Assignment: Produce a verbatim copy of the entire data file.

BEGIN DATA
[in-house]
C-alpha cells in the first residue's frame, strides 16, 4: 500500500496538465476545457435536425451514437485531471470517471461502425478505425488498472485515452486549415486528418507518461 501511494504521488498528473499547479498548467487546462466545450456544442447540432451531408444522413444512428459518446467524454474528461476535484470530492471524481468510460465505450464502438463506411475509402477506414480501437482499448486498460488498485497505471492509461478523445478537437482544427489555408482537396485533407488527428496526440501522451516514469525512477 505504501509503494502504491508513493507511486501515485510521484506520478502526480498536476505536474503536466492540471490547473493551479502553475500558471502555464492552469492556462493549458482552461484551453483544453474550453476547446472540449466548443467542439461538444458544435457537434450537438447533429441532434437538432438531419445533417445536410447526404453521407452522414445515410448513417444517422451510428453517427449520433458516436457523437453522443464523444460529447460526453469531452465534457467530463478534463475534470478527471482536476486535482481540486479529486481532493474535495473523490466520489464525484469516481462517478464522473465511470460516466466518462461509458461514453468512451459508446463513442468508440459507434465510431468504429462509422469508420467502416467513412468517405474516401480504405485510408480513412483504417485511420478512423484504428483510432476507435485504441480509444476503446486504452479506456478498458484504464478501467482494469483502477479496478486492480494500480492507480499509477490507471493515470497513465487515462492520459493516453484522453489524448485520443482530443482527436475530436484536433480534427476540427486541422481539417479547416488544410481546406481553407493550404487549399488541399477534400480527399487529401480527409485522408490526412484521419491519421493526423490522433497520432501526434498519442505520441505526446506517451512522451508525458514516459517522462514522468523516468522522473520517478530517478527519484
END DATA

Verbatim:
[in-house]
C-alpha cells in the first residue's frame, strides 16, 4: 500500500496538465476545457435536425451514437485531471470517471461502425478505425488498472485515452486549415486528418507518461 501511494504521488498528473499547479498548467487546462466545450456544442447540432451531408444522413444512428459518446467524454474528461476535484470530492471524481468510460465505450464502438463506411475509402477506414480501437482499448486498460488498485497505471492509461478523445478537437482544427489555408482537396485533407488527428496526440501522451516514469525512477 505504501509503494502504491508513493507511486501515485510521484506520478502526480498536476505536474503536466492540471490547473493551479502553475500558471502555464492552469492556462493549458482552461484551453483544453474550453476547446472540449466548443467542439461538444458544435457537434450537438447533429441532434437538432438531419445533417445536410447526404453521407452522414445515410448513417444517422451510428453517427449520433458516436457523437453522443464523444460529447460526453469531452465534457467530463478534463475534470478527471482536476486535482481540486479529486481532493474535495473523490466520489464525484469516481462517478464522473465511470460516466466518462461509458461514453468512451459508446463513442468508440459507434465510431468504429462509422469508420467502416467513412468517405474516401480504405485510408480513412483504417485511420478512423484504428483510432476507435485504441480509444476503446486504452479506456478498458484504464478501467482494469483502477479496478486492480494500480492507480499509477490507471493515470497513465487515462492520459493516453484522453489524448485520443482530443482527436475530436484536433480534427476540427486541422481539417479547416488544410481546406481553407493550404487549399488541399477534400480527399487529401480527409485522408490526412484521419491519421493526423490522433497520432501526434498519442505520441505526446506517451512522451508525458514516459517522462514522468523516468522522473520517478530517478527519484